Prayer Renee Borgmann

Prayer Renee Borgmann

A toddler asks his mother for a Snickers bar.  The mother is making dinner, so she tells her child that he may not have a snickers bar right before dinner.  The toddler throws a temper tantrum, but the mother stands firm in her answer – no candy bar before dinner.

Should the mom give her child the snickers bar right before dinner?

She loves her son.

She hears her son.

She wants her son to be happy.

But she also knows a little bit more about food and healthy food and healthy eating habits than her three-year-old child.

So she says no to the snickers bar before dinner.

The job situation had been bleak for several years. And then the husband’s job was gone – again.  They were so far in debt that they were in danger of losing their house.  They had kids in school who needed clothes, shoes, money for school activities.

They prayed every day for the husband to find a job.

And it didn’t happen.

One month went by.

And then a second.

The prayer changed:  Help us figure out how to pay the bills that have to be paid, and let the rest go.

They had to be a bit creative on meals – down to the last things in the freezer and the pantry that nobody wanted to eat before.

And still no job.

The prayer changed again: I don’t know how we’re going to do this.  Please take care of us.

Matthew 7:7-8.  Ask and it will be given to you; see and you will find; knock and the door will be opened to you.  For everyone who asks receives; he who seeks, finds; and to him who knocks, the door will be opened.

So how do you explain that verse to a kid – when they pray for something, and the thing that they are asking for is not given to them.  So many times, I think we focus on the word ‘given,’ when perhaps it would be better to focus on the word ‘ask.’  Maybe the toddler was asking the wrong question – What if he had asked a different question? What if he had said, ‘mom I’m really hungry – what can I eat?’  And the mom gave him a slice of apple or a cracker that would help him ‘survive’ until dinner time.  Maybe if the toddler had been open to receiving any of the snacks that his mom had for him, he wouldn’t have thrown a temper tantrum.

Was the job the thing they needed, or were there other more important blessings God had for them?  They asked the question:  God, will you please take care of us?  And God did.  In many different ways.  Just not the ways that they had in mind when they first prayed.  They were blessed to know what it was to totally rely on God.  They had the opportunity to learn how to let go of earthly possessions, and experience contentment – and gratefulness – as they saw God working through their circumstances and other people around them.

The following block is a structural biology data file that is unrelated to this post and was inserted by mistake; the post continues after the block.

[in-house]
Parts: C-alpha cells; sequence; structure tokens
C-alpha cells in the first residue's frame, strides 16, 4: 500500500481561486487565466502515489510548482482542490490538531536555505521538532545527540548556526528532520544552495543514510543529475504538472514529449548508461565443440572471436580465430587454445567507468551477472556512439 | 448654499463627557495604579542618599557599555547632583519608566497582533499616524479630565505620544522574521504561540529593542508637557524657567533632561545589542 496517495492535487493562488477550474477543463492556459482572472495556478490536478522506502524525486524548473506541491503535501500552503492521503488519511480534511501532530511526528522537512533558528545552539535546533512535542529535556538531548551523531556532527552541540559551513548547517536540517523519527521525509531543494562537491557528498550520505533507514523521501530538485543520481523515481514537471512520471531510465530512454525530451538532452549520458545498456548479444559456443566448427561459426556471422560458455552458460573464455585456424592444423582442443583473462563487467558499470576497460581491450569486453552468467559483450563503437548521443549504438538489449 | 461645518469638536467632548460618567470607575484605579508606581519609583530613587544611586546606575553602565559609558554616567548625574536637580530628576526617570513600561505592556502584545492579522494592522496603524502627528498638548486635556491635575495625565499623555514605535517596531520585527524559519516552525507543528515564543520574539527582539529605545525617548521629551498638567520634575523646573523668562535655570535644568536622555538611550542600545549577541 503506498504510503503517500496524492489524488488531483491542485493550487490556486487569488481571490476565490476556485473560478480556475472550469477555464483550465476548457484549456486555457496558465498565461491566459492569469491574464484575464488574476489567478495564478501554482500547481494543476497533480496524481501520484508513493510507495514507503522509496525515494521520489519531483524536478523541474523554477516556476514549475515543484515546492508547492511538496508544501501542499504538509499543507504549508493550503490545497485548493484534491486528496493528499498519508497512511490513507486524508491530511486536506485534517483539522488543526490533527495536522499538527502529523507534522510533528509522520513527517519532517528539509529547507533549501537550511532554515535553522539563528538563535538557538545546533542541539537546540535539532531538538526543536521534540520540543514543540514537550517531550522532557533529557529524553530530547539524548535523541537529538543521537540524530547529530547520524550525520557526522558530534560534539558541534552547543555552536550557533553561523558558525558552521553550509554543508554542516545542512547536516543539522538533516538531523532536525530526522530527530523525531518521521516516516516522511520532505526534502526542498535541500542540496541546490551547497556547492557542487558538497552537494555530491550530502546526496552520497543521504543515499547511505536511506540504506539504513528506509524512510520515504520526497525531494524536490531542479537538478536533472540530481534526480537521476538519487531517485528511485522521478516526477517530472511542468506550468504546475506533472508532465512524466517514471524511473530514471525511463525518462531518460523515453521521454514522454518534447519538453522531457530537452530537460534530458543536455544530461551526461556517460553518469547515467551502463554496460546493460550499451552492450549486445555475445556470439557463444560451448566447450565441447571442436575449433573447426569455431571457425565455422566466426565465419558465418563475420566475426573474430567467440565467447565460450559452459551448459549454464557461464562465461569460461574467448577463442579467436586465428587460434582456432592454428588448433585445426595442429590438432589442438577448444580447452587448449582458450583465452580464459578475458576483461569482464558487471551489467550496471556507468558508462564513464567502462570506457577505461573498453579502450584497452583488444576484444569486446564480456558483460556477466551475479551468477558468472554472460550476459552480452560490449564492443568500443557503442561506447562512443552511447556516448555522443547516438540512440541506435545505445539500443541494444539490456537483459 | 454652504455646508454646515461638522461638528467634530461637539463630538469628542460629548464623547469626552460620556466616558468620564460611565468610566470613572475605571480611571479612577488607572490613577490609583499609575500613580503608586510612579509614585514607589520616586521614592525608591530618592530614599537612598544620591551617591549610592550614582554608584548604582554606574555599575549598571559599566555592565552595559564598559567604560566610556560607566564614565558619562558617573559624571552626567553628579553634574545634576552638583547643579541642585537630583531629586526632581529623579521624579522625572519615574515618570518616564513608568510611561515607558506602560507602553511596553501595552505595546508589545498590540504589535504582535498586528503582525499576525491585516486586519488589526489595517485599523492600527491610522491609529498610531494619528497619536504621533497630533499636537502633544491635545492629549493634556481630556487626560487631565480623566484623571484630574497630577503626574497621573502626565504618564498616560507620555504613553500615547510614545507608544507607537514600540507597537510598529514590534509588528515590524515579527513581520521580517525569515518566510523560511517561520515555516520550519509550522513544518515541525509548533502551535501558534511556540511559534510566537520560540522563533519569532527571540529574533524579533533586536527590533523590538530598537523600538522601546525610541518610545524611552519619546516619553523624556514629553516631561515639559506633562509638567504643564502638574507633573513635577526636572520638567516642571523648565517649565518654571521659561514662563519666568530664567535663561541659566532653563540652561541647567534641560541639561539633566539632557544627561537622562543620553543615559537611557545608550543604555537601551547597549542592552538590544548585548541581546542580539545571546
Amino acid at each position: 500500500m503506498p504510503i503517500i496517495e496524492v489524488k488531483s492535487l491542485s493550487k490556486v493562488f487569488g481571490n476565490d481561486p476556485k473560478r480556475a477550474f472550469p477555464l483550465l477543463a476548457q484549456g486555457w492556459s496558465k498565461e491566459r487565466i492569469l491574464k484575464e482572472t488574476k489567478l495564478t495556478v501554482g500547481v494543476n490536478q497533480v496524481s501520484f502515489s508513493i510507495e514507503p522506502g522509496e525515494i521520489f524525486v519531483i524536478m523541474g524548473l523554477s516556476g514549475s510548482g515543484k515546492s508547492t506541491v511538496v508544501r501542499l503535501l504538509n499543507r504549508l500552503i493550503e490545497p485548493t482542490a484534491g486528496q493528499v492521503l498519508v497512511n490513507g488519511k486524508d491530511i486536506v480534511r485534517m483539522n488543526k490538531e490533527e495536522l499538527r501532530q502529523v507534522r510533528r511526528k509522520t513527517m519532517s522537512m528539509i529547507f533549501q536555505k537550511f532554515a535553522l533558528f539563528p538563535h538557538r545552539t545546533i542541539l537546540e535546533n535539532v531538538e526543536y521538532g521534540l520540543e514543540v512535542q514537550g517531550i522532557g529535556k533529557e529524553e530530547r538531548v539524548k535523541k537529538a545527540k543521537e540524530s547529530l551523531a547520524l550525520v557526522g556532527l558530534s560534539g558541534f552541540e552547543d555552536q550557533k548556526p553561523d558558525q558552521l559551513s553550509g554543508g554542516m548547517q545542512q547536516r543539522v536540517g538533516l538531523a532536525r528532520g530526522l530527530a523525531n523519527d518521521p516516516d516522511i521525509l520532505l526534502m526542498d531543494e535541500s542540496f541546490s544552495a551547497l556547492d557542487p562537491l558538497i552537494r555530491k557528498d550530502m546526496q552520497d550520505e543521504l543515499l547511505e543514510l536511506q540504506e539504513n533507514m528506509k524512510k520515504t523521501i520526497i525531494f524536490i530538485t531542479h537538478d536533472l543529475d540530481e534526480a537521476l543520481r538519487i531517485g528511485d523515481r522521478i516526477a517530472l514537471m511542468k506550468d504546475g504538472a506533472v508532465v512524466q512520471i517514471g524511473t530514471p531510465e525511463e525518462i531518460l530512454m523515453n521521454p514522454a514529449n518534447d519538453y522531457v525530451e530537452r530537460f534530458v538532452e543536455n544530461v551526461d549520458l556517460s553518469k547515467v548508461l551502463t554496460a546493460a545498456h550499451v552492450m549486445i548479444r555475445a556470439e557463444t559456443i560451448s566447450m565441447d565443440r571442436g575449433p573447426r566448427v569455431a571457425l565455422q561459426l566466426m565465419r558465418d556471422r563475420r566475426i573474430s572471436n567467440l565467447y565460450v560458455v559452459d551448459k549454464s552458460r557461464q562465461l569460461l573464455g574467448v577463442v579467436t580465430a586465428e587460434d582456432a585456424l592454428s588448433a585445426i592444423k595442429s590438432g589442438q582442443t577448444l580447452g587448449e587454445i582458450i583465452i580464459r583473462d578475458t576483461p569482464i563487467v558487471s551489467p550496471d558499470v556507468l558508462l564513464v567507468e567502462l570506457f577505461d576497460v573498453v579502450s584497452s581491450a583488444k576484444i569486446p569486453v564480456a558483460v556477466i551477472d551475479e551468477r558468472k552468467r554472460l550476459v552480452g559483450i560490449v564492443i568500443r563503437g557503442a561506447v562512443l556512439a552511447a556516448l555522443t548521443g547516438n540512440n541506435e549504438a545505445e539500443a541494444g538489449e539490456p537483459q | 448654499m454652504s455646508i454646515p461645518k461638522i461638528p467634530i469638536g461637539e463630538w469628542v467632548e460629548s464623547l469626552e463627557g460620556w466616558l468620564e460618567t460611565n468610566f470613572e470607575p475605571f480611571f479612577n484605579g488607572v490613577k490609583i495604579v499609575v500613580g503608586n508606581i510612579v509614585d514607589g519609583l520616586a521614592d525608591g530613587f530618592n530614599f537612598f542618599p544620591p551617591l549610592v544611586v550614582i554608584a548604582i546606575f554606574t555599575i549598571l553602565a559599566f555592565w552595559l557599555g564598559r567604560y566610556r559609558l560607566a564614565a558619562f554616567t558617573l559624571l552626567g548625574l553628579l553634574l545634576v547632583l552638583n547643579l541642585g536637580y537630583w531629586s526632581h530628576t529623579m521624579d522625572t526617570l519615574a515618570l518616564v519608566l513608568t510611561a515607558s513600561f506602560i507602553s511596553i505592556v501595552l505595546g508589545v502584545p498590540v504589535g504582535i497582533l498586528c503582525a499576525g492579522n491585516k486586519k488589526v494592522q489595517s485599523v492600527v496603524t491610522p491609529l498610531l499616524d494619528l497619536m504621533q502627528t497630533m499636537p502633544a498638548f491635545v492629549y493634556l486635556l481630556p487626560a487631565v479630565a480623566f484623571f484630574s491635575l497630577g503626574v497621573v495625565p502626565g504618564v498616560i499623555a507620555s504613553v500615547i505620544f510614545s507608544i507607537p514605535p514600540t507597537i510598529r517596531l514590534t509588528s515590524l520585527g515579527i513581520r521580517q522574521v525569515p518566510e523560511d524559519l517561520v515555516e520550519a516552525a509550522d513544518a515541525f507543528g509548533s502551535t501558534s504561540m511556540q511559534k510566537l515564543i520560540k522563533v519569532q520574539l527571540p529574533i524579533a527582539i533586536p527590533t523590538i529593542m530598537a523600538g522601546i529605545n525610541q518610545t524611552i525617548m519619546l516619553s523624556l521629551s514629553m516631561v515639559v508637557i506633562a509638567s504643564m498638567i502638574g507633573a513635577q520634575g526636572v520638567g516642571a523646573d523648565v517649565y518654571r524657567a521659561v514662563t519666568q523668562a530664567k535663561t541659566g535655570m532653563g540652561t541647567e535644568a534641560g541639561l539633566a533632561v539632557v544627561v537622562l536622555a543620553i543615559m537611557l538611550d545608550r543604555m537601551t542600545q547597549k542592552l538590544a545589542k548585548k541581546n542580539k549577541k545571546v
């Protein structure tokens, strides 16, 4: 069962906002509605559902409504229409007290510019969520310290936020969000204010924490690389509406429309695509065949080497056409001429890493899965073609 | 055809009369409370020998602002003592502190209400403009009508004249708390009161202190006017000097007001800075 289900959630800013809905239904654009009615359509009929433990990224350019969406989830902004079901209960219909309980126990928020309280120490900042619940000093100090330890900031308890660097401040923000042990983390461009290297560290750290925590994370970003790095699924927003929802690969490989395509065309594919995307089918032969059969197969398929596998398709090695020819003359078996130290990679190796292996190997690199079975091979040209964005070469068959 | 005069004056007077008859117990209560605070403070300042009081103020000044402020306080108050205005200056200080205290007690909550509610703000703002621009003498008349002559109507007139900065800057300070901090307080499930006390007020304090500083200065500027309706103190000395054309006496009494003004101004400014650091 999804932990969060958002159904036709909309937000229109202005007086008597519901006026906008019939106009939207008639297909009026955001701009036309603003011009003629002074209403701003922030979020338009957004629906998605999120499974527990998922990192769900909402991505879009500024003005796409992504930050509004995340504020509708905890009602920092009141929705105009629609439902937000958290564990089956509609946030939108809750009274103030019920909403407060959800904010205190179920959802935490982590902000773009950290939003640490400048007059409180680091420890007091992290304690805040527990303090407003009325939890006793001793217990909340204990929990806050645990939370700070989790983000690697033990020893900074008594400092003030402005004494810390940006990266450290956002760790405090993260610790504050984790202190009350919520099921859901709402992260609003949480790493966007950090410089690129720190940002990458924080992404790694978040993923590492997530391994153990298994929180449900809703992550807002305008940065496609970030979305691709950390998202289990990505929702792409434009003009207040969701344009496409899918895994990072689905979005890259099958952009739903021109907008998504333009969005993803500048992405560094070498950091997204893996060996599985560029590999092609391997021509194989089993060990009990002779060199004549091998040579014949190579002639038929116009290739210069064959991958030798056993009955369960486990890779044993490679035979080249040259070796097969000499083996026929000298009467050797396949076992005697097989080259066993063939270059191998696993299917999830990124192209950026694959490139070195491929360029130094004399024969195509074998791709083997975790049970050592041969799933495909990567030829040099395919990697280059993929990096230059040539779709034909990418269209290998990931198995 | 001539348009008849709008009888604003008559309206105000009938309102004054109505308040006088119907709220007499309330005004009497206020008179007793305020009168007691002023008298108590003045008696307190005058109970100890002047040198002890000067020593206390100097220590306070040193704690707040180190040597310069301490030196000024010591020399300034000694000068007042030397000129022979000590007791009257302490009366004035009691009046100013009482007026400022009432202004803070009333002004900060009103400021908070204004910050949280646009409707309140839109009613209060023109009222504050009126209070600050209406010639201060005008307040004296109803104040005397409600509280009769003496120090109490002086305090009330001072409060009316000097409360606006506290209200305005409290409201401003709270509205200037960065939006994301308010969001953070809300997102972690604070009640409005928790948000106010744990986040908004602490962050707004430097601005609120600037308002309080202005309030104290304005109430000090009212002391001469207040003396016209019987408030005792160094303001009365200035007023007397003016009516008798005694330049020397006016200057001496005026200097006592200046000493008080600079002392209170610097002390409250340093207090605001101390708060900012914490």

Prayer is an incredible gift.  And God tells us there is power in prayer.

Matthew 21:18-22.  Now in the morning, when He was returning to the city, He became hungry.  Seeing a lone fig tree by the road, He came to it and found nothing on it except leaves only; and He said to it, “No longer shall there ever be any fruit from you.” And at once the fig tree withered.

Seeing this, the disciples were amazed and asked, “How did the fig tree wither all at once?”  And Jesus answered and said to them, “Truly I say to you, if you have faith and do not doubt, you will not only do what was done to the fig tree, but even if you say to this mountain, ‘Be taken up and cast into the sea,’ it will happen.  “And all things you ask in prayer, believing, you will receive.”

I am learning to pay more attention to what I am asking for, and trusting God that His answer is always the right one.  And when I don’t see the answer immediately, I am learning to look for the ‘yes’ – the blessings that I didn’t even realize I needed.  It was the thing I didn’t ask for that God knew I couldn’t live without.

IMG_37091Renee Borgmann is Messiah’s Director of Children’s Ministry.  On this blog she writes and reflects about Bible lessons that the children of Messiah learn throughout the year.

© 2015 Messiah Lutheran Church
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